Families of recurring low-frequency earthquakes (LFEs) within nonvolcanic tremor on the San Andreas Fault in central California are sensitive to tidal stresses. LFEs occur at all levels of the tides, are strongly correlated and in phase with the 200 Pa shear stresses, and weakly and not systematically correlated with the 2 kPa tidal normal stresses. We assume that LFEs are small sources that repeatedly fail during shear within a much larger scale, aseismically slipping fault zone and consider two different models of the fault slip: (1) modulation of the fault slip rate by the tidal stresses or (2) episodic slip, triggered by the tides. LFEs are strongly clustered with duration much shorter than the semidiurnal tide; they cannot be significantly modulated on that time scale. The recurrence times of clusters, however, are many times longer than the semidiurnal, leading to an appearance of tidal triggering. In this context we examine the predictions of laboratory-observed triggered frictional (dilatant) fault slip. The undrained end-member model produces no sensitivity to the tidal normal stress, and slip onsets are in phase with the tidal shear stress. The tidal correlation constrains the diffusivity to be less than 1 × 10-6/s and the product of the friction and dilatancy coefficients to be at most 5 × 10-7, orders of magnitude smaller than observed at room temperature. In the absence of dilatancy the effective normal stress at failure would be about 55 kPa. For this model the observations require intrinsic weakness, low dilatancy, and lithostatic pore fluid.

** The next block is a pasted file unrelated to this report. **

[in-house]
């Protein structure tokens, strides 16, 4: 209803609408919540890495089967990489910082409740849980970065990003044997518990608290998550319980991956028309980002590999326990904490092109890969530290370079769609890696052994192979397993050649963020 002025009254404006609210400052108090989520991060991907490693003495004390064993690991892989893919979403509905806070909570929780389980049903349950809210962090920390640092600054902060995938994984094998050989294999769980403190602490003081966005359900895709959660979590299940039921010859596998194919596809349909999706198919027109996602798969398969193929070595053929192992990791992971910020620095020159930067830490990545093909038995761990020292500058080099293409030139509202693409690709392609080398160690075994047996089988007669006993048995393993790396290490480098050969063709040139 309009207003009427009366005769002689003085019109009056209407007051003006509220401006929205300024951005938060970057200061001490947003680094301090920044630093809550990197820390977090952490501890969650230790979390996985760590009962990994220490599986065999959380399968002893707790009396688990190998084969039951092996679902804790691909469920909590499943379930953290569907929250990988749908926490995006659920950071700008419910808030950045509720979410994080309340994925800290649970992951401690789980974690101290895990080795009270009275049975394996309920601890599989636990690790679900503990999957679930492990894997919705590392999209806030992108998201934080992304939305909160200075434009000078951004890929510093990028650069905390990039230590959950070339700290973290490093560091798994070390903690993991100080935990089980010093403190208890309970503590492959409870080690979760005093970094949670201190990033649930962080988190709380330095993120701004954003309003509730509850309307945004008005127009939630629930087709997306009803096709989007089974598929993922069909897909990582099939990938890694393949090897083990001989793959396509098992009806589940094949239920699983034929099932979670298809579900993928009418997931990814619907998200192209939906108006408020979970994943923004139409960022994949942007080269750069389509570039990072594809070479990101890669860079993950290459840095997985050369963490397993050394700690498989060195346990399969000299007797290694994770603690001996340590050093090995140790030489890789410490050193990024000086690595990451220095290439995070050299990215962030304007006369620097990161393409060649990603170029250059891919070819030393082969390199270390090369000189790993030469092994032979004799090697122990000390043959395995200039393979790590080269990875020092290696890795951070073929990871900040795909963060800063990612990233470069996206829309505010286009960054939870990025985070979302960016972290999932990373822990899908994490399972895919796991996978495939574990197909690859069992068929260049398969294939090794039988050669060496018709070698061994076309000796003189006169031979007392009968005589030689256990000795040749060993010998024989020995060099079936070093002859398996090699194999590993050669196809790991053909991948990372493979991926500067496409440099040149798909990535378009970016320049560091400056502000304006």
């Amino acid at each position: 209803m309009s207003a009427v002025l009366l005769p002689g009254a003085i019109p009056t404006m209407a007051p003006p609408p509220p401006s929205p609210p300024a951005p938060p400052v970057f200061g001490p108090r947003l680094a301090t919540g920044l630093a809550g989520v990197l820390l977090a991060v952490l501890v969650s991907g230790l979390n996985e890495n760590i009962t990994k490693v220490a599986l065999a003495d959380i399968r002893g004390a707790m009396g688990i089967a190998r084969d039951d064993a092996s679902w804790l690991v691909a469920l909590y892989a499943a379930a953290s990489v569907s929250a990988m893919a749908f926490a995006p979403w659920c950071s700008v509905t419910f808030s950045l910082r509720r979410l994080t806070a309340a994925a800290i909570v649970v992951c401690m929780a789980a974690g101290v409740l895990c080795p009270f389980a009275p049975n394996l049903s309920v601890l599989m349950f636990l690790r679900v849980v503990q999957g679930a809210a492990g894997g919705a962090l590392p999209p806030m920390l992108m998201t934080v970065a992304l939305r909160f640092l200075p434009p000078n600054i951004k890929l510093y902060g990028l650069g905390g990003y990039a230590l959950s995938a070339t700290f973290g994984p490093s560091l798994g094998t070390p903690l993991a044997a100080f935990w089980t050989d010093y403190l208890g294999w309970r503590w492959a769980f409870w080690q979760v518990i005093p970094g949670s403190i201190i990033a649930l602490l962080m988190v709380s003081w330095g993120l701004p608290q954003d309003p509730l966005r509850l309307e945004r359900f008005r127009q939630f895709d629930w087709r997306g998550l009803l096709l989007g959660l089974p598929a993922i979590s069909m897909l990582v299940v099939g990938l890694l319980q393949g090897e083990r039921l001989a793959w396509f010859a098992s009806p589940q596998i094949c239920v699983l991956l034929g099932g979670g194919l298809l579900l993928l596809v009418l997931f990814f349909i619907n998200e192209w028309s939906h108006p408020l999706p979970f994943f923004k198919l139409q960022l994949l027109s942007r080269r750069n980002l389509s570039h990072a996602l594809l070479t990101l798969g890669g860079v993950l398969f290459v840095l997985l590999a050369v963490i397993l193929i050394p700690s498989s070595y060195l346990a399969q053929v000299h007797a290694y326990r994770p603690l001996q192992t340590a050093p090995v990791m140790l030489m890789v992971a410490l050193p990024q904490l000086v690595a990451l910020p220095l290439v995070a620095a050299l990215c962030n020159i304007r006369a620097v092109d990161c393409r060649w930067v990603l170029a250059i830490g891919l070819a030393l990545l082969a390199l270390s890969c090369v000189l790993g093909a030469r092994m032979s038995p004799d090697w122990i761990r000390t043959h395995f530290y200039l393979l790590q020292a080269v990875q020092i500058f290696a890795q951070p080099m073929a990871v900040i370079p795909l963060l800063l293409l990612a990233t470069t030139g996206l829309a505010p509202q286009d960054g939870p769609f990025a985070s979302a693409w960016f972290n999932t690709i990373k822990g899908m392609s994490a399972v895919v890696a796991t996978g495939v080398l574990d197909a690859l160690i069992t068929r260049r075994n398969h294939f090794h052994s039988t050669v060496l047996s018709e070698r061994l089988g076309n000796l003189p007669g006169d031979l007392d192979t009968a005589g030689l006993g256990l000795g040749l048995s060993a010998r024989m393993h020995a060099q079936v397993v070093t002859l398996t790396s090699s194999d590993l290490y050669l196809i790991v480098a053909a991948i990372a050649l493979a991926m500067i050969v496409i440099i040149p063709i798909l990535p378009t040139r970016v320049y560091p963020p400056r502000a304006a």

12. A large mantle water source for the northern San Andreas Fault System: A ghost of subduction past

    Science.gov (United States)

    Kirby, Stephen H.; Wang, Kelin; Brocher, Thomas M.

    2014-01-01

    Recent research indicates that the shallow mantle of the Cascadia subduction margin under near-coastal Pacific Northwest U.S. is cold and partially serpentinized, storing large quantities of water in this wedge-shaped region. Such a wedge probably formed to the south in California during an earlier period of subduction. We show by numerical modeling that after subduction ceased with the creation of the San Andreas Fault System (SAFS), the mantle wedge warmed, slowly releasing its water over a period of more than 25 Ma by serpentine dehydration into the crust above. This deep, long-term water source could facilitate fault slip in San Andreas System at low shear stresses by raising pore pressures in a broad region above the wedge. Moreover, the location and breadth of the water release from this model gives insights into the position and breadth of the SAFS. Such a mantle source of water also likely plays a role in the occurrence of Non-Volcanic Tremor (NVT) that has been reported along the SAFS in central California. This process of water release from mantle depths could also mobilize mantle serpentinite from the wedge above the dehydration front, permitting upward emplacement of serpentinite bodies by faulting or by diapiric ascent. Specimens of serpentinite collected from tectonically emplaced serpentinite blocks along the SAFS show mineralogical and structural evidence of high fluid pressures during ascent from depth. Serpentinite dehydration may also lead to tectonic mobility along other plate boundaries that succeed subduction, such as other continental transforms, collision zones, or along present-day subduction zones where spreading centers are subducting.

  13. Isotopic evidence for the infiltration of mantle and metamorphic CO2-H2O fluids from below in faulted rocks from the San Andreas Fault System

    Energy Technology Data Exchange (ETDEWEB)

    Pili, E.; Kennedy, B.M.; Conrad, M.E.; Gratier, J.-P.

    2010-12-15